Ooh. That’s a hard one. I’m interested. Why not? I’d like to know what happened in some other houses. And sometimes, at random points in the day, I’ll find myself wondering how Malorie is doing, how are the kids, do they need me? If they do, maybe I’ll come.
“Guilty Pleasure” read?
I have been on a strict horror diet for so long I’m surprised I don’t look like Freddy Kreuger. One thing I can’t stop reading are the numerous books about the history of horror cinema. Even when they tell the same stories, book to book, over and over. I’m like, “Ooh, I can’t wait to see who gets to direct Rosemary’s Baby” even though I know damn well who directed it!
E-reader or Physical book?
100% physical. I love to hold ’em. And the curves of the pages are sexy.
Favourite thing to do when procrastinating.
I pace. Or I tell myself I need to go buy the newspaper. Or I check sports scores. But mostly I just feel guilty for putting anything off, so either I’m working or feeling guilty for not.
Coffee or Tea? Or other…
Whiskey. And Coke. Haven’t graduated to straight whiskey yet. That’s probably best.
Thank you so much for taking the time!
Most people ignored the outrageous reports on the news. But they became too frequent, they became too real. And soon, they began happening down the street. Then the Internet died. The television and radio went silent.The phones stopped ringing. And we couldn’t look outside anymore.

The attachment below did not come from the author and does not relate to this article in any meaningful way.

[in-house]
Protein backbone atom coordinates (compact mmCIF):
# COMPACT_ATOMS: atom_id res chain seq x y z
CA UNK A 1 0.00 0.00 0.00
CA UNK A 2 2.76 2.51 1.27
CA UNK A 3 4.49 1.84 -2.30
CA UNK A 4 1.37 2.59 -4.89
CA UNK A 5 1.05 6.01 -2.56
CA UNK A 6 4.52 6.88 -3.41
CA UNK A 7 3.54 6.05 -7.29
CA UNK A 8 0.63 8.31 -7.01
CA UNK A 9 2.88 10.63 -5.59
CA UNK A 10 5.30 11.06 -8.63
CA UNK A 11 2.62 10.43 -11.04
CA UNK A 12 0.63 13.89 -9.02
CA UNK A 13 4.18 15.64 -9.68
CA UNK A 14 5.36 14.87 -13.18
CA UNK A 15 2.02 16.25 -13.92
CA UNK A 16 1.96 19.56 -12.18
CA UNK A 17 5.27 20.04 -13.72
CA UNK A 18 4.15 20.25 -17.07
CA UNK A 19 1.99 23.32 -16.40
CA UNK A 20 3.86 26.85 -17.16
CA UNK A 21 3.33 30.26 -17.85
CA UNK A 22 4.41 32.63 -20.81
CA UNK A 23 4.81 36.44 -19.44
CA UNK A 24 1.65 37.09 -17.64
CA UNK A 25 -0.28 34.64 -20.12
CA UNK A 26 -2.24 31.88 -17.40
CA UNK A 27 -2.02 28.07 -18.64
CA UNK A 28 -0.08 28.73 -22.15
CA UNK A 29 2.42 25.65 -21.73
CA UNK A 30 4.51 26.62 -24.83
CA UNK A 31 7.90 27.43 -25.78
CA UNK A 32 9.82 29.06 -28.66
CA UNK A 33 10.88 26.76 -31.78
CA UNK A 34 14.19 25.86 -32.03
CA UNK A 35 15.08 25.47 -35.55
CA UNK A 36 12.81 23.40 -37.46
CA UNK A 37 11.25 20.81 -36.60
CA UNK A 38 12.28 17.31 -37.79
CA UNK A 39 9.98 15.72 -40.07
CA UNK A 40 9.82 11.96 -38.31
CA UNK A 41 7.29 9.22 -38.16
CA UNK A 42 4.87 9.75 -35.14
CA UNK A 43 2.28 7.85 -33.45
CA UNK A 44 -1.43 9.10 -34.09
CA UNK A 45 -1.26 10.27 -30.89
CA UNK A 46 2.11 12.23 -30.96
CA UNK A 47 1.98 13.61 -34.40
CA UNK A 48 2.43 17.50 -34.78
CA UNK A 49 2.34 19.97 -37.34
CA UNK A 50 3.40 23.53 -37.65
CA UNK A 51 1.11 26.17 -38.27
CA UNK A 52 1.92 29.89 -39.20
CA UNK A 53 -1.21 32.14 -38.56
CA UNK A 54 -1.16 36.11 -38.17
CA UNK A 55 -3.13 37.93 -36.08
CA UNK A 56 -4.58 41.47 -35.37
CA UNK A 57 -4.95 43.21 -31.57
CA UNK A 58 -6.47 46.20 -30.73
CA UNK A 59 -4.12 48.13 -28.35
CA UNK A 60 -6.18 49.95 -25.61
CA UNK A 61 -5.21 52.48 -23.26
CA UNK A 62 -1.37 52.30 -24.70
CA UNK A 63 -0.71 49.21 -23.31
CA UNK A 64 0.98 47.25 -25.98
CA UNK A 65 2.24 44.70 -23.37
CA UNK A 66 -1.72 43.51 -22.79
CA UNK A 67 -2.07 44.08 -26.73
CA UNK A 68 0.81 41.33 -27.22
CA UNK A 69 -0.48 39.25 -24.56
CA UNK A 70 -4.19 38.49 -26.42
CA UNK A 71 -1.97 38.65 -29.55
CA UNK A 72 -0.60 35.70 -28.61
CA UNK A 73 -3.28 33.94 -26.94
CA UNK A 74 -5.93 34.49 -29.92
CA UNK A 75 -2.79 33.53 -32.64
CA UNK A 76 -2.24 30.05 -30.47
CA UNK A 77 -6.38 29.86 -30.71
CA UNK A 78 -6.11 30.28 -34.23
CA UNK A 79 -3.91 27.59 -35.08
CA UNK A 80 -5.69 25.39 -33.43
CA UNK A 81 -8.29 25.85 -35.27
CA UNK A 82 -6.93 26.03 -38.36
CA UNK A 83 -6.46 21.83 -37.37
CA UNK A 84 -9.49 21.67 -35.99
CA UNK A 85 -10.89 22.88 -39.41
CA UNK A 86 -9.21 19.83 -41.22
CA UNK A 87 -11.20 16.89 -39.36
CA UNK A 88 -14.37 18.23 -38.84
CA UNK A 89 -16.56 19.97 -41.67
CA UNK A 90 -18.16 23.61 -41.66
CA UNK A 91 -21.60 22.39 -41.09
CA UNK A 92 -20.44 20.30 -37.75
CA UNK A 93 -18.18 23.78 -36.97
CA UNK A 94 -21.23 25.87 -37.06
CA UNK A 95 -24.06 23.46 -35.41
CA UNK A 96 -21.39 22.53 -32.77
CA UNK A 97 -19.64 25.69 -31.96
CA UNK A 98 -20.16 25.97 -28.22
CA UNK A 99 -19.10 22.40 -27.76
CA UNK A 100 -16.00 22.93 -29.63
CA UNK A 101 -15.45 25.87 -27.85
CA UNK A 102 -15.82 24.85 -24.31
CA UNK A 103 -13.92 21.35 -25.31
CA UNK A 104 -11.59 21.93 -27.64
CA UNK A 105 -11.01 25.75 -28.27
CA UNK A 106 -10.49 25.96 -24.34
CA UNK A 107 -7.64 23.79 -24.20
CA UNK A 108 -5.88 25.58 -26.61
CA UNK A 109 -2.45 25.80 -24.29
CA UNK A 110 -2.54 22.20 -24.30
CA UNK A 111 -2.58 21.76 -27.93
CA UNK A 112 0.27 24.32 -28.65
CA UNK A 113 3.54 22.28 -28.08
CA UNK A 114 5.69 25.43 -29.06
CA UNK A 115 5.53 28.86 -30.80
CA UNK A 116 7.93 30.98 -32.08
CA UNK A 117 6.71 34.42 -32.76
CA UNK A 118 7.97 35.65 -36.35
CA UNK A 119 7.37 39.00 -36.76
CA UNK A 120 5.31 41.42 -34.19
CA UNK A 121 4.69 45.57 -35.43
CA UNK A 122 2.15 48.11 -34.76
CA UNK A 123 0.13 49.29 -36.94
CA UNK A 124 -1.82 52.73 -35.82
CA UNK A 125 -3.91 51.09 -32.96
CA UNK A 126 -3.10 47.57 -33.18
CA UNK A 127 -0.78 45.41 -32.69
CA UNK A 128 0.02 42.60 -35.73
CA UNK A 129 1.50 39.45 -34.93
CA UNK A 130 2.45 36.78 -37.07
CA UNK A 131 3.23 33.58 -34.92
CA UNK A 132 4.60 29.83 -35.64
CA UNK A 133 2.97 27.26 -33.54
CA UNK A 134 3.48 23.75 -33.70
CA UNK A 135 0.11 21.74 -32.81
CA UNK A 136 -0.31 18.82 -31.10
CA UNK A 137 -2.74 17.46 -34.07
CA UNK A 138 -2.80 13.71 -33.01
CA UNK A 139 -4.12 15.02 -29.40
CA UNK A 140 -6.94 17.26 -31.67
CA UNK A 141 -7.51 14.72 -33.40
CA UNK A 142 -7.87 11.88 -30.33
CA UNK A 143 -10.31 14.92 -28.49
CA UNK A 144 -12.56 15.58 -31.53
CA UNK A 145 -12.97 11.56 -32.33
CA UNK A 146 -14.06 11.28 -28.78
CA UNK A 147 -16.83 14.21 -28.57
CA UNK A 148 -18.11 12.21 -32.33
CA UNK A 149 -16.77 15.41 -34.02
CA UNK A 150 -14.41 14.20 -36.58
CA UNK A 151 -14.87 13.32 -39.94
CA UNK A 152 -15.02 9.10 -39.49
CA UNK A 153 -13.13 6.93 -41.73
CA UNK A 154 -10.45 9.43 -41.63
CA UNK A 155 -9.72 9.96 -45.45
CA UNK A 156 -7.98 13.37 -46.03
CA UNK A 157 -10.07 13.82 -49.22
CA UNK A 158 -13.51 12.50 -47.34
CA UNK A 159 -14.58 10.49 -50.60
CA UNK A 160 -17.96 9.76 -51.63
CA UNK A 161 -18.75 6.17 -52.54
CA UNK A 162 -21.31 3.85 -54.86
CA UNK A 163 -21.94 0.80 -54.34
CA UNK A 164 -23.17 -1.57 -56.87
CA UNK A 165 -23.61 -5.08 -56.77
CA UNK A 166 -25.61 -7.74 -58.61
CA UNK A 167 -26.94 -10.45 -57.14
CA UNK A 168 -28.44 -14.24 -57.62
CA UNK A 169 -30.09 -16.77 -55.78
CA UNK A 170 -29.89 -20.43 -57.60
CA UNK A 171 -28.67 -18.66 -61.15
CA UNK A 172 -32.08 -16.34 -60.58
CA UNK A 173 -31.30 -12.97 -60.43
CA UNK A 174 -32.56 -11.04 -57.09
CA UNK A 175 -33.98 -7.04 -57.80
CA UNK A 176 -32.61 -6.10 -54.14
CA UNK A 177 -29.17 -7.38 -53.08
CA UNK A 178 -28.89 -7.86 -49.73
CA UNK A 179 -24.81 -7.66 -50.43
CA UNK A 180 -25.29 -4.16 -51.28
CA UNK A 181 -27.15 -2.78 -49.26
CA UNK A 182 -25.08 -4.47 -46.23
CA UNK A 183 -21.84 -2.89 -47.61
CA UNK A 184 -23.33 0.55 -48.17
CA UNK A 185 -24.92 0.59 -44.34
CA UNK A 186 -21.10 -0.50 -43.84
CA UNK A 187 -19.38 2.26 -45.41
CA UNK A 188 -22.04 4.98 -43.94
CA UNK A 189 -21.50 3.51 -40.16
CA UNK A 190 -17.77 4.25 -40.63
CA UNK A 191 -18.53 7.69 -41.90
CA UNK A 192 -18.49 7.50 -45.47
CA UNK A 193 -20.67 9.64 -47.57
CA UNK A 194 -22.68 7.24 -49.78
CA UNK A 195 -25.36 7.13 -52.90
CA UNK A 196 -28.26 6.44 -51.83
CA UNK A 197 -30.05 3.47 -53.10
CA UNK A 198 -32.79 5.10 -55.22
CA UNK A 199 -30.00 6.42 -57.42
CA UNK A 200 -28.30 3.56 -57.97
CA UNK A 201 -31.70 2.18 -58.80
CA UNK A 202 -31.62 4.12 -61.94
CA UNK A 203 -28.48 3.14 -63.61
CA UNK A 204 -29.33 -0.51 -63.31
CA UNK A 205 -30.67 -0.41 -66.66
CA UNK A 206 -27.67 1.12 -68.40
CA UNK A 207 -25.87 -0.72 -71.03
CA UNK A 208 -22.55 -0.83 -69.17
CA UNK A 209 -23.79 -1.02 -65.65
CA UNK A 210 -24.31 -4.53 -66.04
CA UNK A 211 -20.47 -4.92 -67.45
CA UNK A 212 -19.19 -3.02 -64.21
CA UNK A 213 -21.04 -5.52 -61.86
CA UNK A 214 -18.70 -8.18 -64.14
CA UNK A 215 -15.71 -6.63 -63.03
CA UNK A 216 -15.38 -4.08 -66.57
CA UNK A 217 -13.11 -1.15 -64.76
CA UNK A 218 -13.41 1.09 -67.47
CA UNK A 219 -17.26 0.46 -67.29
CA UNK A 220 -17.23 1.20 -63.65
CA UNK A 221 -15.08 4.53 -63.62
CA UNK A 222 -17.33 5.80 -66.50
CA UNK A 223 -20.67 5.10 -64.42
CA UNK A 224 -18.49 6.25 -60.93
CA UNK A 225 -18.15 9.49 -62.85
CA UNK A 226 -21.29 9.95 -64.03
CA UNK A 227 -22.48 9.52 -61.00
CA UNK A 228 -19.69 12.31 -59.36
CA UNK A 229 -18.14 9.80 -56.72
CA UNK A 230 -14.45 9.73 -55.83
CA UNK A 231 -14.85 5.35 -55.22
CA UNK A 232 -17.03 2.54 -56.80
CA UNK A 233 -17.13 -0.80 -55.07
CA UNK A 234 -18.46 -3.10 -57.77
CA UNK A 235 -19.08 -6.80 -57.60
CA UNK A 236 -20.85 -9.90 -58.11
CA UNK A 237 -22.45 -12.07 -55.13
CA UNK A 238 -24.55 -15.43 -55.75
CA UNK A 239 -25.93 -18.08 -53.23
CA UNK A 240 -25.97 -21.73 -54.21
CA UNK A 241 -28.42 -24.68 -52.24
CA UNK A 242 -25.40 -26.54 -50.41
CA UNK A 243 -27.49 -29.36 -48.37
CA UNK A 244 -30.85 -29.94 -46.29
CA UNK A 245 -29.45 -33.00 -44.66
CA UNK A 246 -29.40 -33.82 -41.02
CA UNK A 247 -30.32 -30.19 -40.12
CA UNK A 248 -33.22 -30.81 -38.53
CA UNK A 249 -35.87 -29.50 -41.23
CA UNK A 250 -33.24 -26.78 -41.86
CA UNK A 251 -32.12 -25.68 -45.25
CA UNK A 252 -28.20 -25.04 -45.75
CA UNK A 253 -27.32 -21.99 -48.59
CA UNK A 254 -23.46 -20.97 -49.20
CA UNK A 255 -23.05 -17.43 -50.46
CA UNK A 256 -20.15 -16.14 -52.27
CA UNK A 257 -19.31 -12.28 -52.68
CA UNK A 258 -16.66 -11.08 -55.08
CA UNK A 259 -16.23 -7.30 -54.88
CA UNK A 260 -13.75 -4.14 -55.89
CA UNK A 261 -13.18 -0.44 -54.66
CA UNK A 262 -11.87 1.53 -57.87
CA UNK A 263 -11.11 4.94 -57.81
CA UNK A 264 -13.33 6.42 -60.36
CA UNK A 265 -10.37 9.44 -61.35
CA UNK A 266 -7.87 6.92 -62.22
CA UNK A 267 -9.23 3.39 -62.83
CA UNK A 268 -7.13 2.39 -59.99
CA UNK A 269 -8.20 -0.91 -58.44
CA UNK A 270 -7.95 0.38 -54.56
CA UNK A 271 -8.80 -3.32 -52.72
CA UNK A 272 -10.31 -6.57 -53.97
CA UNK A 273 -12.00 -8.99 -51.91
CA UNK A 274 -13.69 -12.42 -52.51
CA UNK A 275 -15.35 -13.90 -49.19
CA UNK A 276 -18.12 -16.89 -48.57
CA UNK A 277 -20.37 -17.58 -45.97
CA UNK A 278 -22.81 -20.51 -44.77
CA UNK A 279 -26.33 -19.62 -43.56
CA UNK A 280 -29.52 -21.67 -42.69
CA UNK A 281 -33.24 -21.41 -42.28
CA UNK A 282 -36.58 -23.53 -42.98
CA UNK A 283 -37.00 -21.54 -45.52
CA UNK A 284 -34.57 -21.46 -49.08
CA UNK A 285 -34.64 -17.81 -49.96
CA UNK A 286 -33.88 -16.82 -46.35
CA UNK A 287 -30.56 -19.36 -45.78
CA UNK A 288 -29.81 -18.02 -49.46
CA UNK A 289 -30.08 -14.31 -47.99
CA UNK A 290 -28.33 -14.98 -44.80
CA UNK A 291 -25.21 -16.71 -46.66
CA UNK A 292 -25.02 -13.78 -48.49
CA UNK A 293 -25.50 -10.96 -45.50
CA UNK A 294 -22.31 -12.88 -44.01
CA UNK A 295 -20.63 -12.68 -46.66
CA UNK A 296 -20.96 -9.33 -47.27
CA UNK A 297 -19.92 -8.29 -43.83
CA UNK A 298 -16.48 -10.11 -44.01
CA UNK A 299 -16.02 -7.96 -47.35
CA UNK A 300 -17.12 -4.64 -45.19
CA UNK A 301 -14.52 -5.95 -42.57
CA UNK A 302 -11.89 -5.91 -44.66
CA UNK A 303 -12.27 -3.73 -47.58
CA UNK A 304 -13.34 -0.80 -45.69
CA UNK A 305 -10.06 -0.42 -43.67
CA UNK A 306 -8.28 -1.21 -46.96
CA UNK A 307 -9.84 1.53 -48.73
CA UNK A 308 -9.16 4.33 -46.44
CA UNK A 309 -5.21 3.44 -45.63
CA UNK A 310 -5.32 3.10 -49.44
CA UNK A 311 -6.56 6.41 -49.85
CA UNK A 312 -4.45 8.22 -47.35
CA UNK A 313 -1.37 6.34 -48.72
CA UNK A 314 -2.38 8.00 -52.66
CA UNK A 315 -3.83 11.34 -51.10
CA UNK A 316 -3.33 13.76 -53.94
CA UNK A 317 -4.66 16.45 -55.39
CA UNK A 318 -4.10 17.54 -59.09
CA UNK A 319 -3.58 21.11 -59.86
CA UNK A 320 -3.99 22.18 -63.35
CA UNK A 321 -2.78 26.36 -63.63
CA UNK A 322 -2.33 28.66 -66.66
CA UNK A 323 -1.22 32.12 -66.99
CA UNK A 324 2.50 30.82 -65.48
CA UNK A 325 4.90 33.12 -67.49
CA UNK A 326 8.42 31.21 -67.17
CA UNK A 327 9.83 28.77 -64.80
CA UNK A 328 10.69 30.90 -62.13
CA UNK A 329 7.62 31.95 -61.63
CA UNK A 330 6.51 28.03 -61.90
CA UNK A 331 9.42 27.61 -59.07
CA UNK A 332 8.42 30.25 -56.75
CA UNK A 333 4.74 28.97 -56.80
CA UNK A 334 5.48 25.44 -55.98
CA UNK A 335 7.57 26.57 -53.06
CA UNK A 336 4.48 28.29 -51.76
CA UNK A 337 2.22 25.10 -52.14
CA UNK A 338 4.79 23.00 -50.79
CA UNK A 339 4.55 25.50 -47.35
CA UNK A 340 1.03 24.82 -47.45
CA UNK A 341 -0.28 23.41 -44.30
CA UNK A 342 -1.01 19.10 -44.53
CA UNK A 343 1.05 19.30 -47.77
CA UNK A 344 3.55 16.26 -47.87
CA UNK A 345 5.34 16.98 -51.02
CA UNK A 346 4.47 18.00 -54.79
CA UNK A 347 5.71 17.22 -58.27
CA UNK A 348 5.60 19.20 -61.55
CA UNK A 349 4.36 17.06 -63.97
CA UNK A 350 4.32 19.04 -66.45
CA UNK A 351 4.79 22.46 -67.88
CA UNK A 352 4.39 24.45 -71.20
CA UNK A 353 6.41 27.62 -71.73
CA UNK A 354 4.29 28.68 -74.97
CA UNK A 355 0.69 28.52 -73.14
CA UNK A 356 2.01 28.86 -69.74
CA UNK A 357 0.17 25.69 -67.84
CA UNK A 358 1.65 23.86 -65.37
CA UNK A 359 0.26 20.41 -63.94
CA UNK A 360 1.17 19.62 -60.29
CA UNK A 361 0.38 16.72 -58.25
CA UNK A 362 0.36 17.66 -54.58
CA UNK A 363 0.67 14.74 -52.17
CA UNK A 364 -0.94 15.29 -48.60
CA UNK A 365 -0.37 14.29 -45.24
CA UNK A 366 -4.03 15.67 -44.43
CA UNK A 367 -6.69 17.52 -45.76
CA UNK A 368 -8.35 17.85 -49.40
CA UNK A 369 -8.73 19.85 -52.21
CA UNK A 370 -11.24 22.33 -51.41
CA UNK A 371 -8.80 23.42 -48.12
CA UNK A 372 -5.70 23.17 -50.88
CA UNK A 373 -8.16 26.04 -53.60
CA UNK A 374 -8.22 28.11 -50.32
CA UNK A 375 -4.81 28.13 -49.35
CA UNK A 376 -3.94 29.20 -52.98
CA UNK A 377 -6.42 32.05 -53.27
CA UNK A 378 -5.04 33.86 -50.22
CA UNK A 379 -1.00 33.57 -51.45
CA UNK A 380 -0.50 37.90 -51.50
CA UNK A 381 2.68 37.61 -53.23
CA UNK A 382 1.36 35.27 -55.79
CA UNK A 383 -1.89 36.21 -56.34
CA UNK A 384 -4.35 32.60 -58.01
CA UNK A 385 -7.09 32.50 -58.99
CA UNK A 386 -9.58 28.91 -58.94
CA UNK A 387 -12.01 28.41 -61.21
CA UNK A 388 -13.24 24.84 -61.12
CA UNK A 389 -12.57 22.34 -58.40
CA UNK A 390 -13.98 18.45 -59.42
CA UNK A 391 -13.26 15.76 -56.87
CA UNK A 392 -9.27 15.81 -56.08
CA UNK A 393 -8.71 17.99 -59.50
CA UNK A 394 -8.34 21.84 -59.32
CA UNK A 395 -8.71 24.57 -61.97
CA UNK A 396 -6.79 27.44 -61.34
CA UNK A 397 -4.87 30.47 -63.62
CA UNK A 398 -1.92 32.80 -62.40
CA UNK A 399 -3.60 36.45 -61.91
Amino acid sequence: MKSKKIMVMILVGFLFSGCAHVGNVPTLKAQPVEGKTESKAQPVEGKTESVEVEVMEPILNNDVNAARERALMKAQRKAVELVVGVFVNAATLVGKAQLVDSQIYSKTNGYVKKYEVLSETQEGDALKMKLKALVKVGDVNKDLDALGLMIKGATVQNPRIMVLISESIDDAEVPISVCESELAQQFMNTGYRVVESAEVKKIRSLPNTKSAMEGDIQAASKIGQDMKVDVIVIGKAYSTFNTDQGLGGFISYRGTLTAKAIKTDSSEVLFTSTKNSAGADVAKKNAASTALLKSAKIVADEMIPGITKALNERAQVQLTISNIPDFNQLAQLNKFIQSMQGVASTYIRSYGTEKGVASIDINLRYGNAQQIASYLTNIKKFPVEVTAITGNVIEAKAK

So thanks to Kate and Bob (known to her friends as Katie) this novel arrived on my doorstep on Friday – all I knew about it was what I have put for you above. Anyway, loving post apocalyptic fiction as I do, I added it to my next reading batch and on Saturday off I went. And then I didnt stop. Literally – the book held me in its thrall for the entire day. Various attempts to put it down and do something else for a while ended in failure. Yes, its that good.
Now I strongly advise that this is all you attempt to find out before you begin reading, basic plot is all you will get from me, and that is the absolute best way to come at this one.
We follow Malorie, responsible for her two children, who have been born into a dangerous world, as she attempts to bring them up and keep them safe. Food, water, sleep, none of this comes easy. And she is on her own…
Its hard to describe the atmosphere if you like of this one. It sucks you into the vortex of a completely different way of living – one that is barely imagineable as I sit here typing away in a world full of light and people and hey, internet access. And yet somehow the author, with no effort it seems, makes it all too real. Malorie is a compelling character, and as we learn a little more about the events leading up to where she is now, you will feel what she feels and will travel along the way with her.
Yes Josh Malerman has managed to do something a bit new with the genre – no easy task. And the perfection of the writing means you feel slightly off balance while reading this – its creepy. It really is. And so addictive – I simply had to know. From beginning to end completely and utterly fascinating, obsessive and sublime. Loved it. Can you tell?
Follow Josh Malerman on Twitter here: https://twitter.com/JoshMalerman
(Incidentally I am SO buying myself the HardBack version of this one)
Happy Reading Folks!